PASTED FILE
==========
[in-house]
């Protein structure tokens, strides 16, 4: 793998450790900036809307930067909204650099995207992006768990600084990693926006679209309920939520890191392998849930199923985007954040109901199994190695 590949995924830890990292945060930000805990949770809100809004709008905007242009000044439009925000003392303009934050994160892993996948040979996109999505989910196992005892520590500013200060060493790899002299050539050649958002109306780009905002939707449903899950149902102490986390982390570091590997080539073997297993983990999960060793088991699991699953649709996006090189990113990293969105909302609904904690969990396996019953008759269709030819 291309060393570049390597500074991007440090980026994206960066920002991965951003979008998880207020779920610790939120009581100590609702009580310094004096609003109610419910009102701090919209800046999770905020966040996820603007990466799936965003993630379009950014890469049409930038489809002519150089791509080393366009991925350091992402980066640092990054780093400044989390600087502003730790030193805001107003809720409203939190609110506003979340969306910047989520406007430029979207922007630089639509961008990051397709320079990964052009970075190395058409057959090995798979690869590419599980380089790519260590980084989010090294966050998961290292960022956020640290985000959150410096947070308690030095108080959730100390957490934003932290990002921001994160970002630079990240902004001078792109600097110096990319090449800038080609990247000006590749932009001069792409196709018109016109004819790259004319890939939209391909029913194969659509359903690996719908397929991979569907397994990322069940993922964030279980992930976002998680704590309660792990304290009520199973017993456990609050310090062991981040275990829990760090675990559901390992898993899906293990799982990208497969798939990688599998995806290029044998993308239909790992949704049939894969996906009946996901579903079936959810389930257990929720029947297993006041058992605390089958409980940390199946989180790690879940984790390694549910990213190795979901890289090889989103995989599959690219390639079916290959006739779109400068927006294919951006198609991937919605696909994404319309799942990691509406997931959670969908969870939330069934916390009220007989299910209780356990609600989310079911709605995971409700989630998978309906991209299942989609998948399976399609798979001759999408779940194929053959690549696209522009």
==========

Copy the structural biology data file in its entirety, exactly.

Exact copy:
[in-house]
């Protein structure tokens, strides 16, 4: 793998450790900036809307930067909204650099995207992006768990600084990693926006679209309920939520890191392998849930199923985007954040109901199994190695 590949995924830890990292945060930000805990949770809100809004709008905007242009000044439009925000003392303009934050994160892993996948040979996109999505989910196992005892520590500013200060060493790899002299050539050649958002109306780009905002939707449903899950149902102490986390982390570091590997080539073997297993983990999960060793088991699991699953649709996006090189990113990293969105909302609904904690969990396996019953008759269709030819 291309060393570049390597500074991007440090980026994206960066920002991965951003979008998880207020779920610790939120009581100590609702009580310094004096609003109610419910009102701090919209800046999770905020966040996820603007990466799936965003993630379009950014890469049409930038489809002519150089791509080393366009991925350091992402980066640092990054780093400044989390600087502003730790030193805001107003809720409203939190609110506003979340969306910047989520406007430029979207922007630089639509961008990051397709320079990964052009970075190395058409057959090995798979690869590419599980380089790519260590980084989010090294966050998961290292960022956020640290985000959150410096947070308690030095108080959730100390957490934003932290990002921001994160970002630079990240902004001078792109600097110096990319090449800038080609990247000006590749932009001069792409196709018109016109004819790259004319890939939209391909029913194969659509359903690996719908397929991979569907397994990322069940993922964030279980992930976002998680704590309660792990304290009520199973017993456990609050310090062991981040275990829990760090675990559901390992898993899906293990799982990208497969798939990688599998995806290029044998993308239909790992949704049939894969996906009946996901579903079936959810389930257990929720029947297993006041058992605390089958409980940390199946989180790690879940984790390694549910990213190795979901890289090889989103995989599959690219390639079916290959006739779109400068927006294919951006198609991937919605696909994404319309799942990691509406997931959670969908969870939330069934916390009220007989299910209780356990609600989310079911709605995971409700989630998978309906991209299942989609998948399976399609798979001759999408779940194929053959690549696209522009």